Snow expected to sweep across the state Wednesday morning may give drivers and public transit riders a bit of déjà vu a day after they slogged across icy, snow-covered roads on Tuesday.

By the time the snow ended Tuesday afternoon, the State Patrol reported 376 crashes that led to three deaths and 37 injuries. Hundreds more cars spun out or landed in ditches.

Wednesday’s commute could be equally challenging depending on the timing of the snowfall, said Kevin Gutknecht, spokesman for the Minnesota Department of Transporation. “If folks want to reduce the stress in their lives, they should plan ahead, leave early if they can and just be prepared to take their time,” he said.

Another 1 to 2 inches of snow is expected to fall overnight and through the morning, said Jim Taggart, meteorologist at the National Weather Service in Chanhassen.

With temperatures in the single digits, the snow will probably be lighter and more fluffy than what fell the day before, he said. That’s good news for those who have to shovel but could cause visibility problems for drivers as winds hitting 10 to 20 miles per hour whip the snow across roads.

Arctic air will then settle in as temperatures dip to 15 below at sunrise on Friday and hit only a high of 5 degrees, Taggart said. Minnesotans farther north will be waking up to temperatures ranging from 25 to 30 below, he said.

In extreme cold, salt will take longer to melt road ice, Gutknecht said. The cold snap also means patches of black ice could send vehicles skidding, he said.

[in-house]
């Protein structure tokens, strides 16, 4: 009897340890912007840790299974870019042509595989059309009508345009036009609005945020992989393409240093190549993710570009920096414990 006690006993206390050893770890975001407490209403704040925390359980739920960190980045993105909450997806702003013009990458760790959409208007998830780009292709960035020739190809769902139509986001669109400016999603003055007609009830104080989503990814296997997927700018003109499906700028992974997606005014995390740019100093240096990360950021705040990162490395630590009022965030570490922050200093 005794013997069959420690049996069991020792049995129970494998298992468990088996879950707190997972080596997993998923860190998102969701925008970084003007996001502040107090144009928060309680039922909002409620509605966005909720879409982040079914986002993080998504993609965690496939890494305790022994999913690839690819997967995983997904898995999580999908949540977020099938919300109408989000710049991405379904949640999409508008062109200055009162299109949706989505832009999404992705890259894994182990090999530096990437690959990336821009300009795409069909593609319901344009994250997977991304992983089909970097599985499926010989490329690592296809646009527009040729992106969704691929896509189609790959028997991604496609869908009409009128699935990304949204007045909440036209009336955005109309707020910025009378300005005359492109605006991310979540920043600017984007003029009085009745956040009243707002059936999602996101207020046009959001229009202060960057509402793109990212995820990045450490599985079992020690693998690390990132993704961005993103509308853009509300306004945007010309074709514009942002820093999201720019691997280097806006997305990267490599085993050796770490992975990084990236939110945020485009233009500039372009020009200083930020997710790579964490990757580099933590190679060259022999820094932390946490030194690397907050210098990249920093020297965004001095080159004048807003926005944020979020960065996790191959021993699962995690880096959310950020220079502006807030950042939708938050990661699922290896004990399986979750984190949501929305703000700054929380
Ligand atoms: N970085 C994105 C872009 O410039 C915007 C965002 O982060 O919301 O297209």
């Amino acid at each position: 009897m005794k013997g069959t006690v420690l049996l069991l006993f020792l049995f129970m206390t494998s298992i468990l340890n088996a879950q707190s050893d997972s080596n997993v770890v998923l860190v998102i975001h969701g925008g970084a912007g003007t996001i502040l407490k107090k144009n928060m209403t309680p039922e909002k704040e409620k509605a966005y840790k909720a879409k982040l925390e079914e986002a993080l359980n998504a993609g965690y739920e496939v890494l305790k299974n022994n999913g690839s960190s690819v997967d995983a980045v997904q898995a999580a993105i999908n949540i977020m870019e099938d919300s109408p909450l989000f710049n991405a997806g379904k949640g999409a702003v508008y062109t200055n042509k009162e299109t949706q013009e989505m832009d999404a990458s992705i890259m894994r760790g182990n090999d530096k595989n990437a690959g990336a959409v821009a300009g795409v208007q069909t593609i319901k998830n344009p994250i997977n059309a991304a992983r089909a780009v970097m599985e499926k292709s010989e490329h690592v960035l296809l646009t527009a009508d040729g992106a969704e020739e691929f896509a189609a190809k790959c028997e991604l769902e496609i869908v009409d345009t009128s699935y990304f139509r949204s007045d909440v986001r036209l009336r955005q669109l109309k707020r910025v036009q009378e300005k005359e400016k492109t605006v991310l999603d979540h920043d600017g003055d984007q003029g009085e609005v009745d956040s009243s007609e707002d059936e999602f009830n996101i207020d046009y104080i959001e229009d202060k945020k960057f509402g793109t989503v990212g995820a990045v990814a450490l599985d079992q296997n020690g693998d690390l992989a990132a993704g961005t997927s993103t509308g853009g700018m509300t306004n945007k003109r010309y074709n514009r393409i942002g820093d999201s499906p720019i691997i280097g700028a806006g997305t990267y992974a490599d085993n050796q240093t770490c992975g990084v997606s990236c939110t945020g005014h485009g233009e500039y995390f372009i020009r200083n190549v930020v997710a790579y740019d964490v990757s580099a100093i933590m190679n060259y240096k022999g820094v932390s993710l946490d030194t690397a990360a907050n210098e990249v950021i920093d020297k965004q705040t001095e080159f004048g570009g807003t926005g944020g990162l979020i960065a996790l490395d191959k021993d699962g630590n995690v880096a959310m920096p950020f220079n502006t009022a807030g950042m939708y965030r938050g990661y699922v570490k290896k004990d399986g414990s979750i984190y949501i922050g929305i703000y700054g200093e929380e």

Motorists throughout the state were faced with treacherous conditions Tuesday as icy roads and blowing snow caused scores of crashes and spinouts, including pileups that briefly closed some roads.

Whiteout conditions led MnDOT to issue a no-travel advisory from Windom to Fairmont to Sleepy Eye while roads were snow-covered across most of southern, western and central Minnesota.

Tuesday’s winter storm likely caused more problems on the roads because it began with rain and turned to ice, Gutknecht said.

“When it snows, it takes a little while for it to accumulate to the point where it’s going to cause problems,” he said. “When it rains and freezes, it immediately becomes a problem. The frozen ice on the road, topped off with snow, made things really quite messy.”

Metro Transit buses in the Twin Cities were running well behind schedule through most of the Tuesday morning commute.

Traffic deaths

Treacherous road conditions may have played a role in two crashes in the state Tuesday.

Sierra R. Matthews, 16, of Pengilly, was killed when her car slid into the opposite lane, crashing head-on with an Itasca County sheriff’s deputy in his patrol car.

The deputy was responding to a medical call and had his emergency lights flashing on his vehicle when Matthews, a junior at Greenway High School, lost control of her car while heading west on snowy and icy Hwy. 169, according to the State Patrol.

Ice also may have played a role in a rear-end crash Monday that killed Frederick Paul Meyer, 58, of Clearwater. Meyer was traveling east on Interstate 94 when his van rear-ended a semitrailer truck carrying a large excavator. The truck was stopped on the highway because of a crash ahead of it.


Staff writers Paul Walsh and Tim Harlow contributed to this report.